The old woman was shivering in the cold. Joseph, his head clouded through meth addiction, could clearly see that. He offered her a blanket, but she said she didn’t need it.

The next morning, Joseph returned to check on her.  Police had covered her with a tarp, her body cold and lifeless.

Joseph has never forgotten that woman and now, two years later, he is 60 days clean and sober. He is encouraging other street people to seek a drug rehab program as he has done.

I spent the morning with Joseph, walking the waterfront where he lived and meeting his old friends, still living on the streets. I also re-connected with people I have known through the years, people still struggling with addiction.

I found a common thread among them. For some reason, the help they have been offered is not what they are looking for, just as the woman declined the blanket.

The same applies to taking care of ourselves. Often, I have felt alone, shut out from the happiness I believe I deserve. We all deserve it. That is the story behind my new kitten, Princesa, a silver Persian cat and a heart-throbbing hairball.

I was inconsolable when my old cat, Amadeus, died at 17. What could ever replace my dearest friend who slept every night by my side? So often he begged me not to travel by nesting in my luggage. He never once did his business outside the designated litter box.  Sure, one could complain about the hair he left on the rug. But, that was our fault for not knitting it into mittens.

My vet, Erzi Willoughby, agreed that nothing could replace Amadeus, but a kitten would help.

It was a touchy subject in my house where my other cat makes a mess of things. He refuses to use the litter box and in many ways mirrors my own disorderly conduct. But that is no reason not to love him — and I do, unconditionally.

Still, I could see he was missing something in his life, just as I sometimes feel. He needed a soulmate.  Acquiring one would not go over well at home. But then, it’s my home, isn’t it?

That is when my friend and breeder, Lynn, offered me a “blanket,” a new kitten taking her first breath. She had just been born and in a few weeks would be ready for my home. I plotted ways to smuggle her in and conceal her presence.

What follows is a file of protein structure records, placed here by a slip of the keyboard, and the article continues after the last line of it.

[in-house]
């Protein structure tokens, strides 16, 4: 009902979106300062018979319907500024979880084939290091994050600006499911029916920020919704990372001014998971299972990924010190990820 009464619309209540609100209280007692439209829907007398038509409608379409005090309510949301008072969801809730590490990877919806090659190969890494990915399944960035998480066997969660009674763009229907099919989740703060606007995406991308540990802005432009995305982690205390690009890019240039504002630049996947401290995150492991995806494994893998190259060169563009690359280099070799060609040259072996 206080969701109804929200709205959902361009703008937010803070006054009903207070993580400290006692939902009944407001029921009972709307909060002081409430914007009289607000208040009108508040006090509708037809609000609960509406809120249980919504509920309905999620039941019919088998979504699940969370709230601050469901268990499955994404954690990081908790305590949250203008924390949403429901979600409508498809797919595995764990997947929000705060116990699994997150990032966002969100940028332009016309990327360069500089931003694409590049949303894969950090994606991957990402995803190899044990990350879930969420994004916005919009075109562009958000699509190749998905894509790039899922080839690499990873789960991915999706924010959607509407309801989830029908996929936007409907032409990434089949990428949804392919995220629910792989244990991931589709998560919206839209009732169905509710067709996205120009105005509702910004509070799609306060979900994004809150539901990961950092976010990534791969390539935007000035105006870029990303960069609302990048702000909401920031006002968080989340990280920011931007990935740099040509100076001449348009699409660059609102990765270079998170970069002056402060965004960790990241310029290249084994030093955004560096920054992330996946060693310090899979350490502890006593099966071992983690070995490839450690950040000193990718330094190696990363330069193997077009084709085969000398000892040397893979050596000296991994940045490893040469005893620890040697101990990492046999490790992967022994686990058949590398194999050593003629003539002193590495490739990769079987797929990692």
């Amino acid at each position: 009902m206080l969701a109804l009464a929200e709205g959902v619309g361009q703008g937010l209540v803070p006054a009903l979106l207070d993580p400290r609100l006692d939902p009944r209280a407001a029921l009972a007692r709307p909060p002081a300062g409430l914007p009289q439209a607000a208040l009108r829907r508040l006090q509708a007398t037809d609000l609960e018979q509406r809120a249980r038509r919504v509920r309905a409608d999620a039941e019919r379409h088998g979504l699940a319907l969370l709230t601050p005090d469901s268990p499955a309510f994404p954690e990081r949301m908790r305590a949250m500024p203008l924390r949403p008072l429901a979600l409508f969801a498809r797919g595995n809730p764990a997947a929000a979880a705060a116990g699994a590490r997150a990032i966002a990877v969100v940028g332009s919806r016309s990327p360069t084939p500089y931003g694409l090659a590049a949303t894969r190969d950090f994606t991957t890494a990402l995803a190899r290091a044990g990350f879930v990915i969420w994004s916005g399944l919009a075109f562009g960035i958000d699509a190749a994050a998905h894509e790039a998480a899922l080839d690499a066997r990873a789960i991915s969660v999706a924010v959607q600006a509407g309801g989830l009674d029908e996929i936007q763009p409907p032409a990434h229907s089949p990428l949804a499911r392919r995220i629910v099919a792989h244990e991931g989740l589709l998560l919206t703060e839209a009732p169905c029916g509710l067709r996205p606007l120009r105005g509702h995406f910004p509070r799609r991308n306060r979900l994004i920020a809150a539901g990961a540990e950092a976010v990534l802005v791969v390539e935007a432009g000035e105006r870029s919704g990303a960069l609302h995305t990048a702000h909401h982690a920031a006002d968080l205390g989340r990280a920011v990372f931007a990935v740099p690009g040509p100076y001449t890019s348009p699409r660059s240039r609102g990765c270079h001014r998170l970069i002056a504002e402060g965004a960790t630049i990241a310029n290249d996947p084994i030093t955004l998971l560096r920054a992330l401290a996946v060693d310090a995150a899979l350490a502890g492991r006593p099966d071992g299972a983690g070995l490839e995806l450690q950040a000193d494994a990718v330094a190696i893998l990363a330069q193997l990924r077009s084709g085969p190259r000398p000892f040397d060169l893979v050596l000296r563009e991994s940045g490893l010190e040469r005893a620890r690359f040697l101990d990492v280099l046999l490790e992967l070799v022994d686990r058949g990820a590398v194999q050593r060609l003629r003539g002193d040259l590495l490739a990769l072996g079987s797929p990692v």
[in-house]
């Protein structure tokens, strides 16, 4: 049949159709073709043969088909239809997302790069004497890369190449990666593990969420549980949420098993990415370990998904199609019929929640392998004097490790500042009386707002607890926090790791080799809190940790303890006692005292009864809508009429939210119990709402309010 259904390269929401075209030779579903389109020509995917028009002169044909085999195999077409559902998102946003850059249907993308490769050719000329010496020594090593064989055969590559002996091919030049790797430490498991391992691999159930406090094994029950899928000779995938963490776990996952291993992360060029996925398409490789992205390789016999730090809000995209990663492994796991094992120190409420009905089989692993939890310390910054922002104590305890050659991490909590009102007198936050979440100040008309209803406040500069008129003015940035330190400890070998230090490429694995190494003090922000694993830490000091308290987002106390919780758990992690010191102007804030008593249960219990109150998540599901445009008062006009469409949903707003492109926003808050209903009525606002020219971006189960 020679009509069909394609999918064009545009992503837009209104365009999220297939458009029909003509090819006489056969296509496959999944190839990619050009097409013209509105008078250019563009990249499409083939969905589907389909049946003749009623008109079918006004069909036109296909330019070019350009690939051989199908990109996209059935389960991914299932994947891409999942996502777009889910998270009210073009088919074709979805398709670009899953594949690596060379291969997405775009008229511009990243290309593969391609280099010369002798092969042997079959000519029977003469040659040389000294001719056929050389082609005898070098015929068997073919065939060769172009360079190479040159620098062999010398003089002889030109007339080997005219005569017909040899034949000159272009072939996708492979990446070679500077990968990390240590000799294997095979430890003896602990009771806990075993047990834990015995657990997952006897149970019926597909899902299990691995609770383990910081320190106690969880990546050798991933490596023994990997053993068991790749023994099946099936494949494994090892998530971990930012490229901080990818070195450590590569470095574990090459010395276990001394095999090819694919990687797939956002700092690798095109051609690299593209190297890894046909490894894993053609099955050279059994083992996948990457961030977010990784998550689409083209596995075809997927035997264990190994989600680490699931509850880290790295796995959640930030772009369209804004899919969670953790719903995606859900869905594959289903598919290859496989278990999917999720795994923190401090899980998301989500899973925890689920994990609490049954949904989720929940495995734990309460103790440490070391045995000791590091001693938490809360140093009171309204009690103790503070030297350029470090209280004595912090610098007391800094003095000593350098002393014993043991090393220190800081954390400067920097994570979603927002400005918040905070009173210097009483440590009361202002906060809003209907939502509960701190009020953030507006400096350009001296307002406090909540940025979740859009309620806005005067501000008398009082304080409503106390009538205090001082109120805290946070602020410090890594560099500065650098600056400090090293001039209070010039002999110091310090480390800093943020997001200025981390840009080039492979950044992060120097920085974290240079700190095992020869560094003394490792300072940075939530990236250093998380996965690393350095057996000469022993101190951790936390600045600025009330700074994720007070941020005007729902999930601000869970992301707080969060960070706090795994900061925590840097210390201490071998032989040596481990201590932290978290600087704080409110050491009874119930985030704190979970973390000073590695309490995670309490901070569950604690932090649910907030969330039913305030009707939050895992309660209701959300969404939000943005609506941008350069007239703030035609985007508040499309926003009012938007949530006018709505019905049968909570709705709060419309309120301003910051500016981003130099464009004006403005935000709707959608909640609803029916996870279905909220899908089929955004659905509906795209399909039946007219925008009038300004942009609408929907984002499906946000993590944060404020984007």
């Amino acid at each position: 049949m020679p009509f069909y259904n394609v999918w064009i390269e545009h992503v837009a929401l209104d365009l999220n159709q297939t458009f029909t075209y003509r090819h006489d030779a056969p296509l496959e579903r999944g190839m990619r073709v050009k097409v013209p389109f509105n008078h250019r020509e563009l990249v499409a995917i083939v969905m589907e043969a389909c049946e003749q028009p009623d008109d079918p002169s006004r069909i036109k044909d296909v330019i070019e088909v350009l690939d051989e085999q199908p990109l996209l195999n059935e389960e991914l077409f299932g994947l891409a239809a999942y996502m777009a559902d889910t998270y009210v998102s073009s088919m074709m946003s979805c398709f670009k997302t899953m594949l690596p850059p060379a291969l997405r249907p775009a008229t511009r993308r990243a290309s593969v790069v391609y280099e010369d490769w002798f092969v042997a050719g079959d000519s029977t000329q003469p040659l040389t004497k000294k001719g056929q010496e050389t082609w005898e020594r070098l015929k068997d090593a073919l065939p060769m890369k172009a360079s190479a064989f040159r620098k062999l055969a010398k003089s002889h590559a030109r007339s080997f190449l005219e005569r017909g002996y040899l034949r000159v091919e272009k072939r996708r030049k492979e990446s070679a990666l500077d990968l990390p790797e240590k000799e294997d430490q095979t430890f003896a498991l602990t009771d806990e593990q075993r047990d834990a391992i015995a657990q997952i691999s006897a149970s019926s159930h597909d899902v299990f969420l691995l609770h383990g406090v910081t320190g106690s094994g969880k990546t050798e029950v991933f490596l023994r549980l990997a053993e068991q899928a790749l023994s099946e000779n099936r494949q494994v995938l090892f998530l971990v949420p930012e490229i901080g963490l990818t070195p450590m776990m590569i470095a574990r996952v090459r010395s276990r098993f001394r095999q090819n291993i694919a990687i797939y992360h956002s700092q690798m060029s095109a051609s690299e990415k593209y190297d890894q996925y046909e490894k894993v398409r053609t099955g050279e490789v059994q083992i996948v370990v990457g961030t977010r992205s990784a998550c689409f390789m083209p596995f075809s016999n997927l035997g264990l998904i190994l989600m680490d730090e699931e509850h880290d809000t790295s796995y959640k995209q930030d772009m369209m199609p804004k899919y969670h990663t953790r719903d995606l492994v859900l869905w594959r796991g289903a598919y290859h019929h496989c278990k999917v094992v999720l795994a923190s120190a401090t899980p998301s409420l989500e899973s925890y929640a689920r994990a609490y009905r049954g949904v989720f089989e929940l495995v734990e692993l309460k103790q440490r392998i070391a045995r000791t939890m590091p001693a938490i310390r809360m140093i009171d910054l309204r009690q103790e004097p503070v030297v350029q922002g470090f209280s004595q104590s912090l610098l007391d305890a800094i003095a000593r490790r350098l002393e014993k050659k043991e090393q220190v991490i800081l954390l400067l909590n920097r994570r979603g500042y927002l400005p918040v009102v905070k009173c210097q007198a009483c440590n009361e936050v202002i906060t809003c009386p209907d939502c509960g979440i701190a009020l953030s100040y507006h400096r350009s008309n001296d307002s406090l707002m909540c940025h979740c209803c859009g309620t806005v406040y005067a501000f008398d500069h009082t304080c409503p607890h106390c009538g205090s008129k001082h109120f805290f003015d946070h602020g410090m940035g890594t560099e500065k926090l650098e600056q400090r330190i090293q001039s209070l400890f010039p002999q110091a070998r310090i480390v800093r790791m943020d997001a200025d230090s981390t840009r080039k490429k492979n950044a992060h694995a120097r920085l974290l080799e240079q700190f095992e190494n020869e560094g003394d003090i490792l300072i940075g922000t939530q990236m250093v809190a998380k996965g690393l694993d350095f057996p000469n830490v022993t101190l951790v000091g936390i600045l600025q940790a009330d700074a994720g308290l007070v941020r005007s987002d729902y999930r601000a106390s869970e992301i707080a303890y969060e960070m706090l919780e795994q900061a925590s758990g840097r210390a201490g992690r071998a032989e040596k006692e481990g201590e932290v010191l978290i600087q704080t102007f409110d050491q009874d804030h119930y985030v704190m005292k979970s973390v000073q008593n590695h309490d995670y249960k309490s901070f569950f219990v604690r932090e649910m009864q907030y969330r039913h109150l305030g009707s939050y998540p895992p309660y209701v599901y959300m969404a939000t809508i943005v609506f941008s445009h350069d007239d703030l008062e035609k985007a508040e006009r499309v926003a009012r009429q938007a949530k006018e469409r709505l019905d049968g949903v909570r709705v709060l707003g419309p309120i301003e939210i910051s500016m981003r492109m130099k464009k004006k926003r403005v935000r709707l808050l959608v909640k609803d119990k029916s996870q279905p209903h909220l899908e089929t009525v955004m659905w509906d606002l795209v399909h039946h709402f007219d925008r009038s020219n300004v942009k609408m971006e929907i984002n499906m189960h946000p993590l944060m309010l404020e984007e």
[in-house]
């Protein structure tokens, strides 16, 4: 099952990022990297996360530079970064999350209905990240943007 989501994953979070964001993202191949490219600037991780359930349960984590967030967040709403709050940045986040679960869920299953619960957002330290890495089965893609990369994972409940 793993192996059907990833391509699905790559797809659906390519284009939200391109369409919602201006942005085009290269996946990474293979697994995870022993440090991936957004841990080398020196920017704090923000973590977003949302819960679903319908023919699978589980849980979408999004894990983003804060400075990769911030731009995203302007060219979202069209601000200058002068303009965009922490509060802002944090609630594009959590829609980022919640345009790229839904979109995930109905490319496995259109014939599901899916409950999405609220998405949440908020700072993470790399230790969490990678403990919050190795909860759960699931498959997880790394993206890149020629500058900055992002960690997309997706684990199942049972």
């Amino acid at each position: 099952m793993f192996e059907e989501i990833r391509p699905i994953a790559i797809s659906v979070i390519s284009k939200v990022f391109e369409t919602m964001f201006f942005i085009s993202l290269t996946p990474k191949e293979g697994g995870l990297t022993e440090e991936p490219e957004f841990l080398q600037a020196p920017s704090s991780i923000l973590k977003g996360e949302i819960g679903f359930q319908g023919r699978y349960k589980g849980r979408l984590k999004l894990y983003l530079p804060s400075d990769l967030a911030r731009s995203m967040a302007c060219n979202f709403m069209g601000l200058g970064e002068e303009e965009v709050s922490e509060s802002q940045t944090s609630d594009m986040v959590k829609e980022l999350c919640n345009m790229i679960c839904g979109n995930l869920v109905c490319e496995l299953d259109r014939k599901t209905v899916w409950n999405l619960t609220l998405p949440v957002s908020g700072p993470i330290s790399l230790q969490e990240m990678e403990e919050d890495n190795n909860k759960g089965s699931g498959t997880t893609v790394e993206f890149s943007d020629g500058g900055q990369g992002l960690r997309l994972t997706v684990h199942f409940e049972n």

It reminded me of a college friend of mine who tried to smuggle a kitten into the Spartan Daily newspaper editorial meeting. It was a hot summer day at San Jose State and Charles slipped the kitten under his shirt.

News meetings are boring enough without the withering heat of Charles’ perspiring belly. Finally, the cat had had enough. Screeching, he dug his claws into Charles’ chest. Charles let out a scream and the cat escaped, darting across the room to freedom.

On an otherwise slow news day, I would have made that episode my lead story. It certainly stopped the presses. But I was a TV news major and we always lead with stories like that. It defines the “human condition.” Besides, everybody loves animal stories.

My new kitten was smaller than the rest of the litter.  Her breeder worried that in the paws of an aggressive older cat, she would be in danger. I understand. My other cat, Squeak, often scares me too.

So on faith alone, I took a chance, bringing her home in a pet carrier, her soft cry barely audible above the traffic noise. She would answer my every sympathetic word with a whimper.

In my living room, I slowly opened the pet carrier door and allowed her to slink out. Squeak warily watched her from a distance. He surely wondered what would happen to his seniority status. I reassured him that nothing had changed. He was still in charge.

Princesa has been masterful, lovingly flirting with him as he plays with her. Together, they have brought great joy to my house and my heart.

Sometimes, we dismiss such impulses, assuming that others will disapprove. But life gives us blankets of love. And sometimes we must wrap ourselves in them.

Dave Silverbrand’s columns and other writings are available on his website,



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